More importantly, his project of reorienting Western poetics away from Greece and toward China was part of a larger attempt at critiquing and estrangingif not even refunctioningEuropean cultural politics instead of allowing it to fall into the self-pitying will to power evinced by the reactionary, Spenglerian discourse of The Decline of the West. In Alienation Effects in Chinese Acting, Brecht makes it clear that his recognition of the similarities between his newly developed dramatic theory and the long-standing traditions of Chinese theater also involves a recognition of the decentering or estranging of European culture. According to his limited research, there had been a long history of self-referential techniques of defamiliarization or estrangement in Chinese acting well before he arrived at the concept of the Verfremdungseffekt (and also, we might add, before Viktor Shklovsky developed his earlier, similar concept of ostranenie). However, because these techniques were so radically new to Western aesthetics, they could be used to provoke in European audiences a sense of critical distance not only from the work being performed, but also from Eurocentric or Greco-centric mimetic traditions that were generally taken for granted. This is why Brecht sees the fact that there is no fourth wall in Chinese drama not as a lack, but rather as an enabling possibility for selfawareness: Above all, the Chinese artist never acts as if there were a fourth wall besides the three surrounding him. He expresses his awareness of being watched.20 Likewise, he argues that the experience of European audiences watching Chinese drama involves not only an estrangement from the performance itself, but also a recognition on the part of the audience as Europeans that they are indeed European: When one sees the Chinese acting it is at first very hard to discount the feeling of estrangement which they produce in us as Europeans. One has to be able to imagine them achieving an A-effect among their Chinese spectators too.21 In this way, the effect of alienation or estrangement inevitably results in a corollary effect of recognitionarguably a Brechtian version of Aristotles concept of anagnorisis. In A Short Organum For the Theatre, Brecht defines it as follows: A depiction that estranges is one that allows us to recognize its subject, but at the same time makes it seem unfamiliar.22 Such recognition must take place both on the part of the actors, who must recognize their own performative practice even as they perform it, and on the part of the spectators, who become aware of their roles as spectators and of their positions in the world at large. Brechts understanding of Japanese theater was due in part to the work of one of his main collaborators during this period, Elisabeth Hauptmann, who first introduced him to Arthur Waleys 1921 translations collected in The No Plays of Japan after obtaining a copy of the book during a trip to London in 1928. Brecht read it over the next few years, and eventually he and Hauptmann decided to consider one play, Taniko , as a mimetic model (Vorbild) for the pair of Lehrstcke that came to be called The Yes-Sayer and The No-Sayer. Hauptmann also studied the writings of the Japanese actor and critic Zeami Motokiyo (c. 1363c. 1443), and later noted that one of the main similarities between him and Brecht was their similar concepts of imitation. Reflecting on the origins of The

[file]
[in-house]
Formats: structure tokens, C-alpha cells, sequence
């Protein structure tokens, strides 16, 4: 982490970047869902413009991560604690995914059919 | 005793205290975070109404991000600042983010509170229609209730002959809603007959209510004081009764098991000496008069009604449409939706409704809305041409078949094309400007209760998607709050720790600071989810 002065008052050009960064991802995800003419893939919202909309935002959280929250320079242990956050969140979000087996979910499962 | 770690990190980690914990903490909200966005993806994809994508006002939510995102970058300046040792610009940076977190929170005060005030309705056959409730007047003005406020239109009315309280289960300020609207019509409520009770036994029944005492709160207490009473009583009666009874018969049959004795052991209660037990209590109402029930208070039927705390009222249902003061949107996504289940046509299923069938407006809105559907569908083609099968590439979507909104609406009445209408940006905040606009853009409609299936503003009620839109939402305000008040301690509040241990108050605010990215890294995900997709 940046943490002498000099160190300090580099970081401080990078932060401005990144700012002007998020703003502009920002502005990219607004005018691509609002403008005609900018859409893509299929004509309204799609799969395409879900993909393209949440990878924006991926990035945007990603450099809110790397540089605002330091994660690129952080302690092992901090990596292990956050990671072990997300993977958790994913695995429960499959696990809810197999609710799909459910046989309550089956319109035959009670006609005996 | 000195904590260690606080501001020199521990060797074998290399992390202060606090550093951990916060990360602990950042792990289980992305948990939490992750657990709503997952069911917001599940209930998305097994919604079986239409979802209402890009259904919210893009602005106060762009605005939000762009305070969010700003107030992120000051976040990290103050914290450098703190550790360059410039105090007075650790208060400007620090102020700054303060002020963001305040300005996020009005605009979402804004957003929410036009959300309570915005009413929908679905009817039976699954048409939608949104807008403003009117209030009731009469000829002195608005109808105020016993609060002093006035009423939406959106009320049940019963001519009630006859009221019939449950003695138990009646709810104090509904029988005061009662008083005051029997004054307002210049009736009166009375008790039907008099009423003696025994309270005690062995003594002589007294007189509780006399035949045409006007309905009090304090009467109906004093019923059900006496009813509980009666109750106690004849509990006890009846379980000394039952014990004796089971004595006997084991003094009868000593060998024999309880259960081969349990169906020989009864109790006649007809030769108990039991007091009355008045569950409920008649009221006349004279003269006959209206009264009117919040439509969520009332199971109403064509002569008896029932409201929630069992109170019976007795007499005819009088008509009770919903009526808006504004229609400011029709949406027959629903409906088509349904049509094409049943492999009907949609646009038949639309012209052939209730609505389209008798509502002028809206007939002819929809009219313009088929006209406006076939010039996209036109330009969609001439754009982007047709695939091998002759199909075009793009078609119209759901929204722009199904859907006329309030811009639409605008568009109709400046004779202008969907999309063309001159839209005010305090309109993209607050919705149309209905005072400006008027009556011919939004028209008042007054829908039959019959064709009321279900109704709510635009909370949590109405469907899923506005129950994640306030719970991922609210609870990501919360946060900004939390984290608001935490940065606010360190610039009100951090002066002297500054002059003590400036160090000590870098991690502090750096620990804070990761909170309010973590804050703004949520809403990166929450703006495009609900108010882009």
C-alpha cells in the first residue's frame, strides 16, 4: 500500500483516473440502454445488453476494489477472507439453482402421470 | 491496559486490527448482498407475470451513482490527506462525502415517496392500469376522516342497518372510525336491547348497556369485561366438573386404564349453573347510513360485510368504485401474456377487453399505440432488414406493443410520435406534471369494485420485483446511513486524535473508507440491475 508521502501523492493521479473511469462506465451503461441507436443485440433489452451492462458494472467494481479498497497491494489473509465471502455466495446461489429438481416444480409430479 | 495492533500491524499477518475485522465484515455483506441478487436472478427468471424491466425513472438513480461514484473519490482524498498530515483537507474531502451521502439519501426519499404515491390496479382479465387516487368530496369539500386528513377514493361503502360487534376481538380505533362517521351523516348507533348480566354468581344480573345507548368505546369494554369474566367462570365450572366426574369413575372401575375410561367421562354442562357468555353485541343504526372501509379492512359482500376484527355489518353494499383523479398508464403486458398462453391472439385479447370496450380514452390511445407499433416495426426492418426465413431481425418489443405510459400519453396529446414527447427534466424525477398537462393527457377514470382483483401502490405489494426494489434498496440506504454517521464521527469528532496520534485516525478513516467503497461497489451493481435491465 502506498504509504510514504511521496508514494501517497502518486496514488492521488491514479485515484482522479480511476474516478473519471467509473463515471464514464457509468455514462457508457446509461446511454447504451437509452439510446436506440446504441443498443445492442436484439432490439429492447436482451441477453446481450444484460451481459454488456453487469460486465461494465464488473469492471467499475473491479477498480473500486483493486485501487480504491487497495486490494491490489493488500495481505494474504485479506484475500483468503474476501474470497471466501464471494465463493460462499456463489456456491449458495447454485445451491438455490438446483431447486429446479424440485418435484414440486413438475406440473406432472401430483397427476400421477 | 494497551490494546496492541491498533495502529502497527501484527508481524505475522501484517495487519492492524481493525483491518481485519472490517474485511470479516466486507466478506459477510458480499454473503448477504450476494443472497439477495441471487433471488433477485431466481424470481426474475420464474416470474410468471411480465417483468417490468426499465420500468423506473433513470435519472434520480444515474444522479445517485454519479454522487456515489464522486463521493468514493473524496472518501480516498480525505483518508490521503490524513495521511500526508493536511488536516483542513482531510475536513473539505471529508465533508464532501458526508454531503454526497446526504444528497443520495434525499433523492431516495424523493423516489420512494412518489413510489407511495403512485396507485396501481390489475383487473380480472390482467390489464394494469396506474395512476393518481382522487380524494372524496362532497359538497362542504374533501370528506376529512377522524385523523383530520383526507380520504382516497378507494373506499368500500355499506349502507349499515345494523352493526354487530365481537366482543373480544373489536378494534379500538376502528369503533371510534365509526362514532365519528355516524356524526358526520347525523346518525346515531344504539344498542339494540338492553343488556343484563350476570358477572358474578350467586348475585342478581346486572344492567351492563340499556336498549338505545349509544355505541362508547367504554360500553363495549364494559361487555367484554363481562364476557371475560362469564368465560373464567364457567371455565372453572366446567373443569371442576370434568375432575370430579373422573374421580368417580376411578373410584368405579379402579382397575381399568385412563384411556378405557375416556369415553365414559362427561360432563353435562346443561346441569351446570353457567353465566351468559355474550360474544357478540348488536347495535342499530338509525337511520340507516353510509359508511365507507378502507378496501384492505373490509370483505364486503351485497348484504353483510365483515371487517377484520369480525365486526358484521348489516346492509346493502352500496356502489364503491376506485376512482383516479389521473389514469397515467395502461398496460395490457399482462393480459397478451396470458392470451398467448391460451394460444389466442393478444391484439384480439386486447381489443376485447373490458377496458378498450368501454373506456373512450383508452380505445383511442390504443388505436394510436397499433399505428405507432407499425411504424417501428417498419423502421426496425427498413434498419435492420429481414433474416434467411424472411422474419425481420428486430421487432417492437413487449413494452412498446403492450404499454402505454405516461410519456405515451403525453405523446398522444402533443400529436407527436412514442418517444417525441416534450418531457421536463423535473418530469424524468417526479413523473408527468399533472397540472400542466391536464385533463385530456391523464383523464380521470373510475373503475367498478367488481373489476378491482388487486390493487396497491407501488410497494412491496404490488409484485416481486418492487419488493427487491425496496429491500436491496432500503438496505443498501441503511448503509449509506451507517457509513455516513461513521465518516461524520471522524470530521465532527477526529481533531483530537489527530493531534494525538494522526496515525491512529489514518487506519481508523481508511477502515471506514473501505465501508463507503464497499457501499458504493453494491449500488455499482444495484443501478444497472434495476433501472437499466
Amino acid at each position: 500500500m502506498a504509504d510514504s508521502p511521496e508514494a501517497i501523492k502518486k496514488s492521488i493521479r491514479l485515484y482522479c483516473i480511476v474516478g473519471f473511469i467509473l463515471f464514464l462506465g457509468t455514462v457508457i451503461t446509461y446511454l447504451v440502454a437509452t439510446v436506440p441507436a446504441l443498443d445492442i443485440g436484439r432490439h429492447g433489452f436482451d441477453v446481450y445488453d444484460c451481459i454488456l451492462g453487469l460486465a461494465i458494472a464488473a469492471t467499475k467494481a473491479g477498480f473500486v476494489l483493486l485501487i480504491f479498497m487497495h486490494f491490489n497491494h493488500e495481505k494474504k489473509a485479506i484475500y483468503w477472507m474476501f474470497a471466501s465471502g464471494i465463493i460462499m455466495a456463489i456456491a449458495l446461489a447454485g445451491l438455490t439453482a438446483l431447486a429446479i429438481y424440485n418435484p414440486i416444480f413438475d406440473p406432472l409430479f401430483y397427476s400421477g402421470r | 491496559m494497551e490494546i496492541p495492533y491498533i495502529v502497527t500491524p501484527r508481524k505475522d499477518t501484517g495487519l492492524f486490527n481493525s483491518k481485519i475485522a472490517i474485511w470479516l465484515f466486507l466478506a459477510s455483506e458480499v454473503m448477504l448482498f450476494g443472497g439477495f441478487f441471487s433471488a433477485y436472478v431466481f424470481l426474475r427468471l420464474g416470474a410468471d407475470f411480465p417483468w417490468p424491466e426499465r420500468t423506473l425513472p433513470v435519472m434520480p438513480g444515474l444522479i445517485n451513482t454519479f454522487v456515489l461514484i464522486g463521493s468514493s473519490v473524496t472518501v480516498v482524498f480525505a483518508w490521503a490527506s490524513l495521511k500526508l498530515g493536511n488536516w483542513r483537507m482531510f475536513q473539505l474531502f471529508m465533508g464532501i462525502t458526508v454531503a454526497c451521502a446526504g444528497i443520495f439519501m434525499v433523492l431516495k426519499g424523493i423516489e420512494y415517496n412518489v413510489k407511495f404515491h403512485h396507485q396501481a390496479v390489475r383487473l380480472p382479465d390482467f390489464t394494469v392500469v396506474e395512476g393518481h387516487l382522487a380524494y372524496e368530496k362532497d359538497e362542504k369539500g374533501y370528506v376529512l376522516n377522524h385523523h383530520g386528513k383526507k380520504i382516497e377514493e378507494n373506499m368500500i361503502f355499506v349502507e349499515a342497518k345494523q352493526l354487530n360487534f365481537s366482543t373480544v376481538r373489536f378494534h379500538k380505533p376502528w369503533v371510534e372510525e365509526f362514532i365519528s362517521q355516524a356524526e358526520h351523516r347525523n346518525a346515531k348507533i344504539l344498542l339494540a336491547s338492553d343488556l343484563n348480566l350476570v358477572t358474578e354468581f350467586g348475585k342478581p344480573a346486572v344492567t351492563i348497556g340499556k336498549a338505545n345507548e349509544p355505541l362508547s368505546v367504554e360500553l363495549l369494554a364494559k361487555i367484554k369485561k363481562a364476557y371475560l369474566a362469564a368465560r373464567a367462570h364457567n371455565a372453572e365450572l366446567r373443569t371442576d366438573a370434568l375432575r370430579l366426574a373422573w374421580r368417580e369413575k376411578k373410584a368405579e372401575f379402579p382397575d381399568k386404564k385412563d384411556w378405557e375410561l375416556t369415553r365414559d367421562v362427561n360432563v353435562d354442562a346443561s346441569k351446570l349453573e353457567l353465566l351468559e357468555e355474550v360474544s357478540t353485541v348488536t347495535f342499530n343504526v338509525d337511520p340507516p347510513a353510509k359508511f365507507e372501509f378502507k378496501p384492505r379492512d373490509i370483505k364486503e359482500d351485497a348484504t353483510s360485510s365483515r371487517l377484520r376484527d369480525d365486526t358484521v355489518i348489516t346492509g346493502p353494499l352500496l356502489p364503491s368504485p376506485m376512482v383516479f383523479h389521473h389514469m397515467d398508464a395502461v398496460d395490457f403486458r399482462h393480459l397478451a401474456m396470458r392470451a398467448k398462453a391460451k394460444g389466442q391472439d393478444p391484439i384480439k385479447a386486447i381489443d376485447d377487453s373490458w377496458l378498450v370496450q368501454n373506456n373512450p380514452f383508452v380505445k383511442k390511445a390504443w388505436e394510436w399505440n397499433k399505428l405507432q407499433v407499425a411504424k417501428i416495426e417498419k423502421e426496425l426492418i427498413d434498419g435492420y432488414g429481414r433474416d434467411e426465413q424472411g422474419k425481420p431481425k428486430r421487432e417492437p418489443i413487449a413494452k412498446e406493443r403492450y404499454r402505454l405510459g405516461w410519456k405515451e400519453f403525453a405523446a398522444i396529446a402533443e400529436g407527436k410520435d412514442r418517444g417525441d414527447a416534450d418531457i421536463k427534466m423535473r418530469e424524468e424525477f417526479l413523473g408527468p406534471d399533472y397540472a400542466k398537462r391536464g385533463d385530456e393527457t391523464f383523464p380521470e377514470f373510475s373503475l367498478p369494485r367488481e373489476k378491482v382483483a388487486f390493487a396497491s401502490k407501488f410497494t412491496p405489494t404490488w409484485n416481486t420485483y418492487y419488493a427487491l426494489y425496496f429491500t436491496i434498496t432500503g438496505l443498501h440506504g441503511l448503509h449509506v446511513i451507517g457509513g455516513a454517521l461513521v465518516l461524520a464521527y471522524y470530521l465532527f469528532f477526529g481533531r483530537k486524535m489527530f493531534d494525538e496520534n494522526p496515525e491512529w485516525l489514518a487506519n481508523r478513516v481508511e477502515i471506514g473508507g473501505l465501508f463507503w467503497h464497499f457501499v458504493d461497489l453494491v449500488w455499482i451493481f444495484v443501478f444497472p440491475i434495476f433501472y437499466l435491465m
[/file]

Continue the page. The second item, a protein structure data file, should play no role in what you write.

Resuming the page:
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Yes-Sayer and The No-Sayer in a 1966 interview, she commented: Again and again one is reminded of Brecht, for example when one reads Zeamis remarks on imitation.23 One especially suggestive aspect of Brechts aesthetics is its uncanny allegorical method, perhaps most overt in The Resistible Rise of Arturo Ui, which depicts a gangsters growing tyranny over Chicago as a means of critiquing Hitlers rise to power in Germany. It is thus surprising that a theory of allegory is so undeveloped in both his own writings as well as those of his critics, especially considering that Benjamin wrote an extensive chapter on Allegory and Trauerspiel in his study of baroque drama.24 Brechts Lehrstcke, as well as The Rise and Fall of the City of Mahagonny, which was also written in his final years in Berlin, typify this increasingly allegorical turn in his work. Similar to the historic London of The Threepenny Opera and the American urbanism of In the Jungle of Cities, The Rise and Fall of the City of Mahagonny, and The Resistible Rise of Arturo Ui, the Chinese settings in so many of Brechts Lehrstcke not only worked to estrange German audiences from their own potentially nationalistic historical context, but also performed an allegorical association between the places being represented and the places in which they were being performed. In this way, Brechts mimetic turn to China and Japan was motivated not only by political beliefs but by aesthetic methods and specifically, an aesthetics of alienation and allegory that aimed to estrange Germany from itself during what was becoming an increasingly foreign and questionable period in its national history. >> The Exception and the Rule What is the purpose of aesthetic estrangement beyond mere recognition? Brechts Lehr- stcke show how scenes of recognition are not only accompanied by processes of reflection and understanding regarding a given practice or malpractice, but also of consent, dissent, and remediation. This is particularly evident in The Exception and the Rule, in which estrangement from custom is represented in political-juristic terms of exception to rule. In the plays conclusion, the actors address the audience in a call to recognize that some rules may be wrong and thus in need of change: We ask you: If its not strange, find it estranging (befremdlich)! If its familiar, find it inexplicable (unerklrlich)! Whatever is usual should surprise you, Whatever is the rule, recognize as an abuse (Mibrauch) And where you have recognized an abuse Provide a remedy!25 The Exception and the Rule follows three characters traveling through the desert in pursuit of oil: one who exploits and two who are exploited, as the actors tell us in their opening remarks. Their mission is an explicitly imperialist and capitalist one, in this case through the fictional Asian desert of Yahi (presumably based on the Gobi desert